Sunday, April 10, 2005

A long wait.

After almost thirty years, I've finally begun to move forward on my dream of learning the arts, craft and science of building bicycle frames. Until recently, my knowledge has been theoretical and largely from secondary sources.

Over the last six months I've developed a number of primary sources, due in large part to the generosity and support that the professional community of framebuilders shows to would-be and less-experienced builders. Many of the leading lights in the frame building community support both a list-server and a blogging website as online exchanges of information and training. And from these contacts comes the opportunity for more personal relationships to develop to further help people such as me become qualified at frame building. I am grateful to all who support this transfer of knowledge.

I am using this site to document my experience and help learning, both for my own reflection, and hopefully to help inspire and develop skills for others to become frame builders themselves. It will contain photo's that may entertain some, and will be used to solicit feedback and learning from the masters of this craft. I have no lathes or mills, limited jigging, and only the most basic bicycle specific tools. This isn't a move toward monastic self-deprivation. Rather, its an economic measure that will be overcome with time and experience.

I have invested in the best torch apparatus that I can afford, as I feel that this will be one of my key tools of the trade. Freddy Parr has been instrumental in helping me to acquire same and in developing my skills as a brazer of metals. A quick call to Fred and an insurmountable problem become history - although my skills still aren't ready to build an actual frame, much less a threaten any established builders (even of the hobby persuasion).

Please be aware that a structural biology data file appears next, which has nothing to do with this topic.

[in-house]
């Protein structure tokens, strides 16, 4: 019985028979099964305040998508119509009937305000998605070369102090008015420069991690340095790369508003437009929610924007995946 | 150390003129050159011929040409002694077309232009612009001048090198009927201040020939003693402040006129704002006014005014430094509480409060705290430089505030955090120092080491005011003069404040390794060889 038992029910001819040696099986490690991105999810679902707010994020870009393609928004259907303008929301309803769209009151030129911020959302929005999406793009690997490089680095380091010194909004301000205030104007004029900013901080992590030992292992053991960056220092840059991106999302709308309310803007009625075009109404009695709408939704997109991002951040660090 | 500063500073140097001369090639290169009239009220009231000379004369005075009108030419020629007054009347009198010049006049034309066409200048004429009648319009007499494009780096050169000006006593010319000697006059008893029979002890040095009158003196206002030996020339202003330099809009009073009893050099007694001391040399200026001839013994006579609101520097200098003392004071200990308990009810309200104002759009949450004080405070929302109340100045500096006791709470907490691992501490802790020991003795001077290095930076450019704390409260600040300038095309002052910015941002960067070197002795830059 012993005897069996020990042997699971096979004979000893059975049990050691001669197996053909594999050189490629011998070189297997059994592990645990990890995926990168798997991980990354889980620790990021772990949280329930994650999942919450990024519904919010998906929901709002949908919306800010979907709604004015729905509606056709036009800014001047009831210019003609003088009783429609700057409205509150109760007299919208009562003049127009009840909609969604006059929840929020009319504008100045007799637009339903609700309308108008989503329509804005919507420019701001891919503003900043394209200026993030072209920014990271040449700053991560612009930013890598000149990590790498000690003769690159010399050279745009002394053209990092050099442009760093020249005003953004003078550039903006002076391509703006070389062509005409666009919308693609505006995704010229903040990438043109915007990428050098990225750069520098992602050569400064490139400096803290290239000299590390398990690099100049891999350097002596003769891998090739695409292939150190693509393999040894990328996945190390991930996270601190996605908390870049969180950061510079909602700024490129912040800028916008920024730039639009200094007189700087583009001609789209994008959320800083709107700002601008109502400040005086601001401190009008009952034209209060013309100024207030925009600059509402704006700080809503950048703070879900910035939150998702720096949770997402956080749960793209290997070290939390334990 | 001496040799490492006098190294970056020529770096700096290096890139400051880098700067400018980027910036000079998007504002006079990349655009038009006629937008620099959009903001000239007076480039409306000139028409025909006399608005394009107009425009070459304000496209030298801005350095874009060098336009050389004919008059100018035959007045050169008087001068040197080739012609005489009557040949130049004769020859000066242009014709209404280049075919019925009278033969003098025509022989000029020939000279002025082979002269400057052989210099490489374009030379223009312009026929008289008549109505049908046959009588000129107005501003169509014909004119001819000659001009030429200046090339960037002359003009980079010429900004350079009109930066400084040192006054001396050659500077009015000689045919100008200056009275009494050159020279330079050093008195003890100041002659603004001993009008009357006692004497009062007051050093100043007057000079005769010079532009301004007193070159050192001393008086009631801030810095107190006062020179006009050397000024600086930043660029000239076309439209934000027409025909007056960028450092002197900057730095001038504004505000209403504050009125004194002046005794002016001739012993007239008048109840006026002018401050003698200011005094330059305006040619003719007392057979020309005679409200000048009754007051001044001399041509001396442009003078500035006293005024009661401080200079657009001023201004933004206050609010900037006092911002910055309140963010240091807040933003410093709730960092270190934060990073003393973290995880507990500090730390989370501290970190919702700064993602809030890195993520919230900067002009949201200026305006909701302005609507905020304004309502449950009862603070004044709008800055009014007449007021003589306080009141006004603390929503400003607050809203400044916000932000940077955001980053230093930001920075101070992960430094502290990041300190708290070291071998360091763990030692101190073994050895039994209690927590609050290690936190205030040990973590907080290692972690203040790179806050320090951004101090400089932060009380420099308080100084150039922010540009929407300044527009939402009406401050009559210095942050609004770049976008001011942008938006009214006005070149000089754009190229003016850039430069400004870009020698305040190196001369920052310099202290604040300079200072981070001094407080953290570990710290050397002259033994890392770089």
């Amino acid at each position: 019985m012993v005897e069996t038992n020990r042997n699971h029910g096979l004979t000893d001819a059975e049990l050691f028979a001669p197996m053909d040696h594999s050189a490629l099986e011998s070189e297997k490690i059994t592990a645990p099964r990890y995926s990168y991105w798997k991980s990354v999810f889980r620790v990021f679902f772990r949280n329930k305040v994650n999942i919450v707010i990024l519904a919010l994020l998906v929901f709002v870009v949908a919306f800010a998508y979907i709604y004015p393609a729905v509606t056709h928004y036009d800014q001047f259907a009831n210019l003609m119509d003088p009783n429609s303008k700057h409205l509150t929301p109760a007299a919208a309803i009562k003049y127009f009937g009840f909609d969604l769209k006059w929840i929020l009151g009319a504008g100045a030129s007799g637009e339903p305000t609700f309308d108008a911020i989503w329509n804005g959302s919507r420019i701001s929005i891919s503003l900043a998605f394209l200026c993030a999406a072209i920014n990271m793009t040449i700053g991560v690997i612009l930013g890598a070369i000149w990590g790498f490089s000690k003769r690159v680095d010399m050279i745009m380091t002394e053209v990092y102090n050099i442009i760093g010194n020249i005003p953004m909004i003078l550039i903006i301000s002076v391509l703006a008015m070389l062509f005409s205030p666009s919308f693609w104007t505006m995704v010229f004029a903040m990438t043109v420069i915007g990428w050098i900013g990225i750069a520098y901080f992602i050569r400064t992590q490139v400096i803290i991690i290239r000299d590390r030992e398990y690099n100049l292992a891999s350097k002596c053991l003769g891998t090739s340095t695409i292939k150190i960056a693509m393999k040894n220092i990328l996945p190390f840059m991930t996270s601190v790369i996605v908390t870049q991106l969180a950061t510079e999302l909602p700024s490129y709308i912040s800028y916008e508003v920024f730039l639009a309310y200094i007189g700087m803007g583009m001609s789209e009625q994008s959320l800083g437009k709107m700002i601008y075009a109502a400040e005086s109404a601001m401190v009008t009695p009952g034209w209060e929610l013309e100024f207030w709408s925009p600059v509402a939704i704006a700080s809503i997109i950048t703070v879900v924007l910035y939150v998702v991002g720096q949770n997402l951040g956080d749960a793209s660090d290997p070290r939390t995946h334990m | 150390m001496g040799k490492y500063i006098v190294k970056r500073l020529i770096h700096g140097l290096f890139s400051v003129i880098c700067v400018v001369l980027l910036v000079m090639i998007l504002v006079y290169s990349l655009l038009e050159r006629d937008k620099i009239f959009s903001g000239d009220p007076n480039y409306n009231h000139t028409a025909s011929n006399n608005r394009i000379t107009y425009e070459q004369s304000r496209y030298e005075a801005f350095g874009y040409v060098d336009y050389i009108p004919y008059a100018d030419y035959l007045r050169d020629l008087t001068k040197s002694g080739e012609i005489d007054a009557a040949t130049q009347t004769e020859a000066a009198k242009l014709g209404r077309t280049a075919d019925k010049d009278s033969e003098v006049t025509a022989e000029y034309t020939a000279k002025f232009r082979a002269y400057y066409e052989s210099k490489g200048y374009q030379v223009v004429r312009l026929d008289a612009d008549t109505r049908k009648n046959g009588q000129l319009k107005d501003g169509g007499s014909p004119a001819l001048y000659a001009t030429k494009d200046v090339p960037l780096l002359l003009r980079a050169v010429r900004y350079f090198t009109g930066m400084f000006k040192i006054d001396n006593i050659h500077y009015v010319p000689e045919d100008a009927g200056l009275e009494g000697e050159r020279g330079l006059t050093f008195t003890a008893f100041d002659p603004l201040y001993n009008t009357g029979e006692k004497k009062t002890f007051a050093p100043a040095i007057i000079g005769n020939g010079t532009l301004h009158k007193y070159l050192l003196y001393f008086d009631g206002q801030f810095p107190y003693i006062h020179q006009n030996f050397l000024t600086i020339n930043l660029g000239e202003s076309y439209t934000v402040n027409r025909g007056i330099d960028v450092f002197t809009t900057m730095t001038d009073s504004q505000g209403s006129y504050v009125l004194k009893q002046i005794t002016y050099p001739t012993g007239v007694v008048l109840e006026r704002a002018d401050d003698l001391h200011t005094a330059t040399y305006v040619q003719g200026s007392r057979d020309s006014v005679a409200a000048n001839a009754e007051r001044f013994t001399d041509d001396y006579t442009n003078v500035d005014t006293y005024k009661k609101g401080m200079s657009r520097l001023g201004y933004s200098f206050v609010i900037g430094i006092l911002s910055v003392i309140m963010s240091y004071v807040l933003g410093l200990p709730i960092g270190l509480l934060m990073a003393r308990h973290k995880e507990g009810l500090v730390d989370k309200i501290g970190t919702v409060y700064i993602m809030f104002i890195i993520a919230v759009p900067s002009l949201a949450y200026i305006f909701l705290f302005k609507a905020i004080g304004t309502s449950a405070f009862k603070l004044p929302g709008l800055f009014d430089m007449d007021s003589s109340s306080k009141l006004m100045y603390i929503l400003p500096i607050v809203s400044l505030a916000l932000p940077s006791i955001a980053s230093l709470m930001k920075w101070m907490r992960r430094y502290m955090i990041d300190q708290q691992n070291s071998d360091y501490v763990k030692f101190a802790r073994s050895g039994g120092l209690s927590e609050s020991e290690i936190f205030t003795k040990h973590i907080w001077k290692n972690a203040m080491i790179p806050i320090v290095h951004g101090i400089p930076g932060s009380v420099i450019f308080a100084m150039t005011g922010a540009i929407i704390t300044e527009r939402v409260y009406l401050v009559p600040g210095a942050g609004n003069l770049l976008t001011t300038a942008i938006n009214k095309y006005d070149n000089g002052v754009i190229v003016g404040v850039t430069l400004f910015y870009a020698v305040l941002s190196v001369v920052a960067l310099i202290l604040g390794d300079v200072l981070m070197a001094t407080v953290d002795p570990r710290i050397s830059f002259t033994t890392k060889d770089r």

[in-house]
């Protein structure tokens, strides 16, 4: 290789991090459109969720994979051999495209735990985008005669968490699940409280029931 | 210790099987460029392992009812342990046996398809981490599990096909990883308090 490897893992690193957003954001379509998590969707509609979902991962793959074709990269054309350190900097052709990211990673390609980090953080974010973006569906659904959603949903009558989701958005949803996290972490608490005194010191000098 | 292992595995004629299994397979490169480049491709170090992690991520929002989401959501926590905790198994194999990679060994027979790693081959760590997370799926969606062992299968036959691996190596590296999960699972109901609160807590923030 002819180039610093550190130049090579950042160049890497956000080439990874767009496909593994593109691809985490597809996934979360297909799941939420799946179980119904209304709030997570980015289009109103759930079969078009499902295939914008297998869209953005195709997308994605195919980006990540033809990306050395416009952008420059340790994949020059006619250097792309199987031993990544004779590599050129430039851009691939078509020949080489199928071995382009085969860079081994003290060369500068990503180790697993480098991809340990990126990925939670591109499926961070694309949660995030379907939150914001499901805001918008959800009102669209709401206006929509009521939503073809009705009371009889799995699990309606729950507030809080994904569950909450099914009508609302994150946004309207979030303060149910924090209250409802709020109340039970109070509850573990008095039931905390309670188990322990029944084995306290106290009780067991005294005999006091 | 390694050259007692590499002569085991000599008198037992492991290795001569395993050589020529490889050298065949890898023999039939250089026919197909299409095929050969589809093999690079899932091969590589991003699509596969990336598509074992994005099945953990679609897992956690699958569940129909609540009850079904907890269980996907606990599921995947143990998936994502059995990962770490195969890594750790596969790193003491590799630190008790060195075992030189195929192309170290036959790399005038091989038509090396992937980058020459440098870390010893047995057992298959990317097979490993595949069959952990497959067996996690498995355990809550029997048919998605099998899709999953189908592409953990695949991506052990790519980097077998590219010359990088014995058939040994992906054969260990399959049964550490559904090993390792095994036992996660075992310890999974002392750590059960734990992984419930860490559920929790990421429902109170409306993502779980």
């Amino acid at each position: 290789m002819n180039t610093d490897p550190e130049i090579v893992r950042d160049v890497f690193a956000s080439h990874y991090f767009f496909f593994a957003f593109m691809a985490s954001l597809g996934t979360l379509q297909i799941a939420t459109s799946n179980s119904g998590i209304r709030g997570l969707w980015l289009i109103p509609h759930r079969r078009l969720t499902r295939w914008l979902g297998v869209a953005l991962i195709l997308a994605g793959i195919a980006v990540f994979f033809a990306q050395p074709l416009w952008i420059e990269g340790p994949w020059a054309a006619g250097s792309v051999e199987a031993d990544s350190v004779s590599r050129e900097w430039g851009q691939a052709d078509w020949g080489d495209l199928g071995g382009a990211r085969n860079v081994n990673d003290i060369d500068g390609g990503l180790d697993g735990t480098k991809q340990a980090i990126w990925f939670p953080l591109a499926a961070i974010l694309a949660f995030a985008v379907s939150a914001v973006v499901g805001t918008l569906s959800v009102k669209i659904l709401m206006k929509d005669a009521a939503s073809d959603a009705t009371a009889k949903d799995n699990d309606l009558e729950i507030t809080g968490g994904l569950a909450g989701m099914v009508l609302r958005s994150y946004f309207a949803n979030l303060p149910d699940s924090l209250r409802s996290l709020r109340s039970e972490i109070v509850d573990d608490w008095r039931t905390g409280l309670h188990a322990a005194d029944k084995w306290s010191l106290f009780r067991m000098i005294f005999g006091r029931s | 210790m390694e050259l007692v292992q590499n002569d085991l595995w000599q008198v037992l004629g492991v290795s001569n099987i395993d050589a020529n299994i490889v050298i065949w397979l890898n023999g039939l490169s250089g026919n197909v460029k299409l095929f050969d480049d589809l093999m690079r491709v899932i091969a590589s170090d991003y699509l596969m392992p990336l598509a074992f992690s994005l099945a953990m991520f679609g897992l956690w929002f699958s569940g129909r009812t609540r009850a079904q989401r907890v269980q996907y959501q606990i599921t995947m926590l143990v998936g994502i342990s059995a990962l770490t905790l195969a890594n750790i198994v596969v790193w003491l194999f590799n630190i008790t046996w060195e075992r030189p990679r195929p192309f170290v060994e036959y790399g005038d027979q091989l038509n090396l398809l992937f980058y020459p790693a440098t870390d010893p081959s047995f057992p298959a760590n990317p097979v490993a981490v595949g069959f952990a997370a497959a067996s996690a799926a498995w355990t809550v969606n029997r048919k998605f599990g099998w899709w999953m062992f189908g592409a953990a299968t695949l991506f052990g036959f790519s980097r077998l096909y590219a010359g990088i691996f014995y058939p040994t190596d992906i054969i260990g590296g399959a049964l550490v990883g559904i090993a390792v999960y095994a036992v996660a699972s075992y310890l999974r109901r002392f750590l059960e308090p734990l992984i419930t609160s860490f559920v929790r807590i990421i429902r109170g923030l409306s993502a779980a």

So far, I've begun by filing miters, just to learn how to handle a file and achieve a specified angle in a specified location on the tube. I'm getting half way decent at this, although not particularly quick. I've began brazing with simple lap joins in 22 ga. sheet metal. I've also done 2 fillet joints that seem successful (after 4 clear failures, but I'm not cutting these apart - they're being used to make a work stand - when that's done, my fillet joints should be pretty enough to cut up). I've also done my first lugged joint.

Pictures of the latter will be up shortly, showing post-brazing, post-flux removal, and post filing. There are problems with this joint. 1) I flowed to much material (silver) through the joint and down the tubes (I seem to have trouble seeing what's going on confusing flux for material and vice versa); 2) Some gaps in the edge of the joints; 3) Some burning of flux (which may be related to the gaps) due to bringing the torch in too close and not moving it enough. Experts are welcome to share feedback that will help me make better joints.

That's probably all for now. Come back and visit again sometime

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